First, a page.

Help ensure the future of family history events like this by voting with your feet and come to The Family History Show – York where it is making a welcome return to the Racecourse. 

 

If you can’t make this weekend then why not put this date in your diary? The Family History Show – London will be at Kempton Park on Saturday 24th September.

 

 

Packed with exhibitors attending from all over the UK, plus family history societies and genealogy supplies companies returning at last to a physical show, this long-awaited chance to talk face-to-face with stall holders is a must for your diary.

 

These events are not just for those who have Yorkshire or London Ancestors – these family history shows will appeal to all visitors. Everyone is very welcome and there will be so much to see throughout the day at both events. There will be plenty of parking, refreshments will be available all day, you can talk with experts who can help with your research queries and watch FREE talks held throughout the day.

 

These events are organised by family historians for family historians. Do you really know who you are? Come and find out - you may be surprised!

 

 

The Knavesmire Exhibition Centre, The Racecourse, York

Each show features:

  • Free talks held throughout the day in two large lecture areas
  • Book a free personal 1-2-1 session with an expert, or visit our special Expert Panel at the end of the day where our experts combine to give a talk full of handy research tips and answer your questions in a Q&A session.
  • Free Parking and Local Train Station
  • All Day Refreshments
  • Wheelchair Friendly Venue

Early-bird Ticket Offer

Get your tickets now and save, Only £6 (£8 on the day) and you’ll also get a goody bag on entry worth over £17. 

 

Save 50% by getting two tickets for £8 for the York show here: https://thefamilyhistoryshow.com/york/tickets/ 





Talks you can look forward to at the York show include:

Nick Barratt - The Future of Family History

Looking at the ways family history research is changing as a result of technology and the media, with some opportunities that this may present for the future. A timely warning that the excitement around new digital releases should prompt us to think about how we use the wealth of data available.

 

Mia Bennett - Using DNA to Support Family History Research

This talk is aimed at people who want to practically apply DNA insights to their family history research. DNA is the new tool in our toolkit for helping us take our family history further.  It looks at some of the methods and techniques you can use when working with your DNA results. In addition, little tips will be given along with a few practical examples to help you visualise what you need to do to progress your family history research.

 

Jackie Depelle - Writing Your Family History

Have you done all your family history research and now wondering what to do with it? 

Learn how to organise and develop your hard work and research into a framework that can be shared with others, in a variety of different ways. Move on from record sheets and charts.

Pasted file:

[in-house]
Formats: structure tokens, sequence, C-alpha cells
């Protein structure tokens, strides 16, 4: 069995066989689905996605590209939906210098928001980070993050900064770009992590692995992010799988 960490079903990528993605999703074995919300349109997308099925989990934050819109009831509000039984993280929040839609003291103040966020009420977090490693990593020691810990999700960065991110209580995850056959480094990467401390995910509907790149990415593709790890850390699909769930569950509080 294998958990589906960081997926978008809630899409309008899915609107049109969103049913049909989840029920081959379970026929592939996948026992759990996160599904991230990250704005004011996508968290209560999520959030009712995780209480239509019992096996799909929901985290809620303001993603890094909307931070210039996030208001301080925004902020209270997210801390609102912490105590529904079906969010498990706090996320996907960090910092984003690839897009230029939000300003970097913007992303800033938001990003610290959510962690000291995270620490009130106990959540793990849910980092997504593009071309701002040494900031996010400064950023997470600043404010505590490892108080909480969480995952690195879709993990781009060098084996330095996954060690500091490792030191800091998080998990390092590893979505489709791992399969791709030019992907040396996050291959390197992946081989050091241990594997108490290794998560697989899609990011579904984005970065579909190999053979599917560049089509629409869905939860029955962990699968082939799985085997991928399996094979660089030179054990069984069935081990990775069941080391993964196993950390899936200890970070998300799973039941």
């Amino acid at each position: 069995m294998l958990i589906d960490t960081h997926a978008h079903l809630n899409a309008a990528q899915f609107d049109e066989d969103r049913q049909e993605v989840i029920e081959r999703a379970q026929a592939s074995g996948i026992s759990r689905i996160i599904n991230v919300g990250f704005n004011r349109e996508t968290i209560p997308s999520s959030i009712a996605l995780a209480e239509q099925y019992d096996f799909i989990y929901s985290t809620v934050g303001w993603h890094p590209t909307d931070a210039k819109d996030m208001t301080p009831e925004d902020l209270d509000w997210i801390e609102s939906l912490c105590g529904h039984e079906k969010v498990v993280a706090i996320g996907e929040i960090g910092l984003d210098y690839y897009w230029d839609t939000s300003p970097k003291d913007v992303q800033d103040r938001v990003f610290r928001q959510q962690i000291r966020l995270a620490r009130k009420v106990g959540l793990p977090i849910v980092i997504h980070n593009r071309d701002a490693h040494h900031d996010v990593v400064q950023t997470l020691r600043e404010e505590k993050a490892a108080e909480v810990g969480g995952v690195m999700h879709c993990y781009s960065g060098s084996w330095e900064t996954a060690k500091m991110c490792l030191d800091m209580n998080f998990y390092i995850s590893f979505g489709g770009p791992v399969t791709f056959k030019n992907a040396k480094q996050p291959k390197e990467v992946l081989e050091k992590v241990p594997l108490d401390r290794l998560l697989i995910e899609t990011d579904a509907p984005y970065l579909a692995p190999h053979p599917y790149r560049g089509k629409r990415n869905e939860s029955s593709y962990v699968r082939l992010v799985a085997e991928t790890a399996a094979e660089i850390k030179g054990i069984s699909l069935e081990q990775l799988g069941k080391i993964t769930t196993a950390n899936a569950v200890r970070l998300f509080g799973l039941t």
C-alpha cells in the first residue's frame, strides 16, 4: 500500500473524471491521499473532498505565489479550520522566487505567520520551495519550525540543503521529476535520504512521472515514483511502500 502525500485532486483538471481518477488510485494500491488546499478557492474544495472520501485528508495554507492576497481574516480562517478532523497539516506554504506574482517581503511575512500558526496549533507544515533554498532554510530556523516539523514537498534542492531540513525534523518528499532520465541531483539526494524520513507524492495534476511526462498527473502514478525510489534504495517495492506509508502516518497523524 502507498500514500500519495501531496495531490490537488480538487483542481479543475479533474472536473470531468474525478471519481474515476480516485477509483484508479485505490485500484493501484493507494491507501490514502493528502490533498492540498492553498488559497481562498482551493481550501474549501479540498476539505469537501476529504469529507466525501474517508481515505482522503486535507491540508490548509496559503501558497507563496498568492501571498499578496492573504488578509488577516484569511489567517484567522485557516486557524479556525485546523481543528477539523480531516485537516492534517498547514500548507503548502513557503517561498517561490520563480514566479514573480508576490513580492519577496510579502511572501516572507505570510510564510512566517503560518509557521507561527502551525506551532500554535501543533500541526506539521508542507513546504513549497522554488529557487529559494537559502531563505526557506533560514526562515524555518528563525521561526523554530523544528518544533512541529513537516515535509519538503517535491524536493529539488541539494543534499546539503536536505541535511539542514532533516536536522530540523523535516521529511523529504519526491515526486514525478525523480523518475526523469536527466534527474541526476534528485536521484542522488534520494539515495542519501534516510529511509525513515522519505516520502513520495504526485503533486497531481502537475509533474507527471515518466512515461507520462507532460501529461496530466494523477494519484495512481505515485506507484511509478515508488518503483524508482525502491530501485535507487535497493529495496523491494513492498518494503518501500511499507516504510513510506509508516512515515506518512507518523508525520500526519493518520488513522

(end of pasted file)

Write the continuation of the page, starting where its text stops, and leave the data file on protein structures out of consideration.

Keith Gregson - Walking in the Footsteps of our Ancestors

This talk explores how with research and the right tools you can step back in time looking at where your ancestors lived, worked and spent their leisure time. Following the routes they may have taken, on old maps and looking at the views they may have seen.

 

Mark Bayley - Breaking Down Brick Walls

Mark shows techniques and data sets that can remove those obstacles to completing your family history.

 

Mark Bayley - Mapping Your Ancestors

Mark discusses how to get the most out of map-based record sets, what’s available online and demonstrates a fantastic tool for viewing them.

 

Early-bird Ticket Offer

Get two tickets for £8 for the York show here: https://thefamilyhistoryshow.com/york/tickets/ 

Check out Family History TV on YouTube with their free short videos. These how-to-guides are by leading experts covering a variety of topics. Their speakers specialise in subjects from the world of British Genealogy, Military History, DNA, House History and Social History and many of them are past and present speakers from The Family History Show. Watch a short video now at: https://www.youtube.com/channel/UCMnBEpCg-QwVzkq-zU4GDGg



Find Out More at: https://thefamilyhistoryshow.com/ 

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Now view your ancestors’ homes from the 1901 census on georeferenced maps

Millions of homes recorded in the 1901 census have now been plotted on historical georeferenced maps by TheGenealogist. Family history or house historians can now explore the areas where their ancestors lived and see how far it was for them to walk to the shops, visit their local pub, travel to work or take a train to another city or town.

 

Following on from their recent releases of the 1939 Register and the 1911 Census records linked to contemporary and modern map layers on TheGenealogist’s Map Explorer™, now the same innovative features have been applied to the 1901 Census of England and Wales.